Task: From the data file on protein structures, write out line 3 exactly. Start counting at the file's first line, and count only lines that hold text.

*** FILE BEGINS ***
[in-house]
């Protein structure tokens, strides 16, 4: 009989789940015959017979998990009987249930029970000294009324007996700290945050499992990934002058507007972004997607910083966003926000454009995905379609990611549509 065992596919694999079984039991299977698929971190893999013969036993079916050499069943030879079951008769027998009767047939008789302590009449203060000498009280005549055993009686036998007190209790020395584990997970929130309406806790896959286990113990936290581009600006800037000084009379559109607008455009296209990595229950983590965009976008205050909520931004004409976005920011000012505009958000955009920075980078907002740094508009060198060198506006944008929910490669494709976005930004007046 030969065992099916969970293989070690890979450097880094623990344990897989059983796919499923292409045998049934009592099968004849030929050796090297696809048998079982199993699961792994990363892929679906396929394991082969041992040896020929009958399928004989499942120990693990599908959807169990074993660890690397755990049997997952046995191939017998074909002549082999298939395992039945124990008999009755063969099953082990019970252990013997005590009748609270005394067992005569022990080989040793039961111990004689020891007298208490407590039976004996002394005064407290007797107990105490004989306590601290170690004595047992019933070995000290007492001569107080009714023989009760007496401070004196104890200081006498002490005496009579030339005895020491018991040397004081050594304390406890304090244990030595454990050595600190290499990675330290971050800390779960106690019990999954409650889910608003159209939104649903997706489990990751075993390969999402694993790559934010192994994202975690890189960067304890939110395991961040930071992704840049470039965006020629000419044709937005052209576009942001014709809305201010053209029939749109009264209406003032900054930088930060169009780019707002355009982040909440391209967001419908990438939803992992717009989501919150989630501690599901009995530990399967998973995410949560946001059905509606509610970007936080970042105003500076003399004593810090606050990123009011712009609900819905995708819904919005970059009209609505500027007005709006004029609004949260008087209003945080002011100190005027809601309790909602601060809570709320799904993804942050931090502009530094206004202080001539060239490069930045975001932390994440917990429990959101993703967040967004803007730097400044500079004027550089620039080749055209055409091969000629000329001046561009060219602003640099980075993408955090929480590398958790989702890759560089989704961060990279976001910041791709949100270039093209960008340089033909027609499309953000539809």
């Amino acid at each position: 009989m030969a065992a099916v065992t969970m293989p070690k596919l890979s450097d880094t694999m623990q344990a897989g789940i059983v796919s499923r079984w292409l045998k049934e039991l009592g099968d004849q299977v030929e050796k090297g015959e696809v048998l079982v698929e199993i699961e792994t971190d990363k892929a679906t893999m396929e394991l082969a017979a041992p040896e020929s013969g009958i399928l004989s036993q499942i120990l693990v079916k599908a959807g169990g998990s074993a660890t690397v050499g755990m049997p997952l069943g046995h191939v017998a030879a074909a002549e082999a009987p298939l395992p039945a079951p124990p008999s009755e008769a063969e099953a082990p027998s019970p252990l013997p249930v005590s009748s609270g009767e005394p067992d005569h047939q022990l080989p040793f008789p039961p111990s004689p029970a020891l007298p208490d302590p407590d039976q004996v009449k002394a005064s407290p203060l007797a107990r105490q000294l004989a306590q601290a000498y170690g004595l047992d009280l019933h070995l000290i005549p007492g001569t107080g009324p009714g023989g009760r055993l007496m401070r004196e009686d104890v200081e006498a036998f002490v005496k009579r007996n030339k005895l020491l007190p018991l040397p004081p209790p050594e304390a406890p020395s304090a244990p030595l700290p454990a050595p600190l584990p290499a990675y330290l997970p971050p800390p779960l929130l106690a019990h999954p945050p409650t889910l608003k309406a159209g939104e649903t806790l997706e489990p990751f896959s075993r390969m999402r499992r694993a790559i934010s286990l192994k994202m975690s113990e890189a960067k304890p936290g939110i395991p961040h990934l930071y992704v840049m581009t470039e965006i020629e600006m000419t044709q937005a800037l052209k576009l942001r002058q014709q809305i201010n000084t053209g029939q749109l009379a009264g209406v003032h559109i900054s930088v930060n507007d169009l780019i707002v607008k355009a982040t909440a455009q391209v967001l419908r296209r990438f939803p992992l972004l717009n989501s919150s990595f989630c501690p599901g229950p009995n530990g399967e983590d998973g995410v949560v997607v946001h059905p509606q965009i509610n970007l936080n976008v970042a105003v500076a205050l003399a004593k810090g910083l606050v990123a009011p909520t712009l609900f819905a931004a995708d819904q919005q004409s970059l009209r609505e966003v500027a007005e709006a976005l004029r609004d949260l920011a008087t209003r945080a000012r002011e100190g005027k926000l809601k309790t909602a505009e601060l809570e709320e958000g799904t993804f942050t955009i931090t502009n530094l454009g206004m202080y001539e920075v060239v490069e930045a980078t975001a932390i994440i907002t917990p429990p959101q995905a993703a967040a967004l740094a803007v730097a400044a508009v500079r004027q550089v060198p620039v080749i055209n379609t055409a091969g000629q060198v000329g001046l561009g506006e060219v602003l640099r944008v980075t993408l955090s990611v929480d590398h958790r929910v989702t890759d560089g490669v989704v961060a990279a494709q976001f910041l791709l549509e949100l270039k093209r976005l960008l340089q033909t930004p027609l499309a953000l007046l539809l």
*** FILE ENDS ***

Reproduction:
């Amino acid at each position: 009989m030969a065992a099916v065992t969970m293989p070690k596919l890979s450097d880094t694999m623990q344990a897989g789940i059983v796919s499923r079984w292409l045998k049934e039991l009592g099968d004849q299977v030929e050796k090297g015959e696809v048998l079982v698929e199993i699961e792994t971190d990363k892929a679906t893999m396929e394991l082969a017979a041992p040896e020929s013969g009958i399928l004989s036993q499942i120990l693990v079916k599908a959807g169990g998990s074993a660890t690397v050499g755990m049997p997952l069943g046995h191939v017998a030879a074909a002549e082999a009987p298939l395992p039945a079951p124990p008999s009755e008769a063969e099953a082990p027998s019970p252990l013997p249930v005590s009748s609270g009767e005394p067992d005569h047939q022990l080989p040793f008789p039961p111990s004689p029970a020891l007298p208490d302590p407590d039976q004996v009449k002394a005064s407290p203060l007797a107990r105490q000294l004989a306590q601290a000498y170690g004595l047992d009280l019933h070995l000290i005549p007492g001569t107080g009324p009714g023989g009760r055993l007496m401070r004196e009686d104890v200081e006498a036998f002490v005496k009579r007996n030339k005895l020491l007190p018991l040397p004081p209790p050594e304390a406890p020395s304090a244990p030595l700290p454990a050595p600190l584990p290499a990675y330290l997970p971050p800390p779960l929130l106690a019990h999954p945050p409650t889910l608003k309406a159209g939104e649903t806790l997706e489990p990751f896959s075993r390969m999402r499992r694993a790559i934010s286990l192994k994202m975690s113990e890189a960067k304890p936290g939110i395991p961040h990934l930071y992704v840049m581009t470039e965006i020629e600006m000419t044709q937005a800037l052209k576009l942001r002058q014709q809305i201010n000084t053209g029939q749109l009379a009264g209406v003032h559109i900054s930088v930060n507007d169009l780019i707002v607008k355009a982040t909440a455009q391209v967001l419908r296209r990438f939803p992992l972004l717009n989501s919150s990595f989630c501690p599901g229950p009995n530990g399967e983590d998973g995410v949560v997607v946001h059905p509606q965009i509610n970007l936080n976008v970042a105003v500076a205050l003399a004593k810090g910083l606050v990123a009011p909520t712009l609900f819905a931004a995708d819904q919005q004409s970059l009209r609505e966003v500027a007005e709006a976005l004029r609004d949260l920011a008087t209003r945080a000012r002011e100190g005027k926000l809601k309790t909602a505009e601060l809570e709320e958000g799904t993804f942050t955009i931090t502009n530094l454009g206004m202080y001539e920075v060239v490069e930045a980078t975001a932390i994440i907002t917990p429990p959101q995905a993703a967040a967004l740094a803007v730097a400044a508009v500079r004027q550089v060198p620039v080749i055209n379609t055409a091969g000629q060198v000329g001046l561009g506006e060219v602003l640099r944008v980075t993408l955090s990611v929480d590398h958790r929910v989702t890759d560089g490669v989704v961060a990279a494709q976001f910041l791709l549509e949100l270039k093209r976005l960008l340089q033909t930004p027609l499309a953000l007046l539809l």